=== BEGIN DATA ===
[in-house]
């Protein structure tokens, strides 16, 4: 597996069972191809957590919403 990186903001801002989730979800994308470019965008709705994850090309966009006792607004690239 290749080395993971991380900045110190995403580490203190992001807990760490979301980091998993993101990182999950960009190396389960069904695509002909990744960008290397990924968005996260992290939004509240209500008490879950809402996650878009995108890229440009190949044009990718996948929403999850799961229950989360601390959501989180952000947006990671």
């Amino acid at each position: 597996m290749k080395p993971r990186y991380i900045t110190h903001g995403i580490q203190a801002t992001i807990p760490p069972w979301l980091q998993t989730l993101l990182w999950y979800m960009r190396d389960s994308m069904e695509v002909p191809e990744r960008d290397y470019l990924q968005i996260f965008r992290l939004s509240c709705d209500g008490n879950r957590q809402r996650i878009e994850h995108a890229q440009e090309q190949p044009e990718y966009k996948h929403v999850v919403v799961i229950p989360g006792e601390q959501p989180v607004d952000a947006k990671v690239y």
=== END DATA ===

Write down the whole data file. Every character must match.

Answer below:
[in-house]
């Protein structure tokens, strides 16, 4: 597996069972191809957590919403 990186903001801002989730979800994308470019965008709705994850090309966009006792607004690239 290749080395993971991380900045110190995403580490203190992001807990760490979301980091998993993101990182999950960009190396389960069904695509002909990744960008290397990924968005996260992290939004509240209500008490879950809402996650878009995108890229440009190949044009990718996948929403999850799961229950989360601390959501989180952000947006990671």
């Amino acid at each position: 597996m290749k080395p993971r990186y991380i900045t110190h903001g995403i580490q203190a801002t992001i807990p760490p069972w979301l980091q998993t989730l993101l990182w999950y979800m960009r190396d389960s994308m069904e695509v002909p191809e990744r960008d290397y470019l990924q968005i996260f965008r992290l939004s509240c709705d209500g008490n879950r957590q809402r996650i878009e994850h995108a890229q440009e090309q190949p044009e990718y966009k996948h929403v999850v919403v799961i229950p989360g006792e601390q959501p989180v607004d952000a947006k990671v690239y």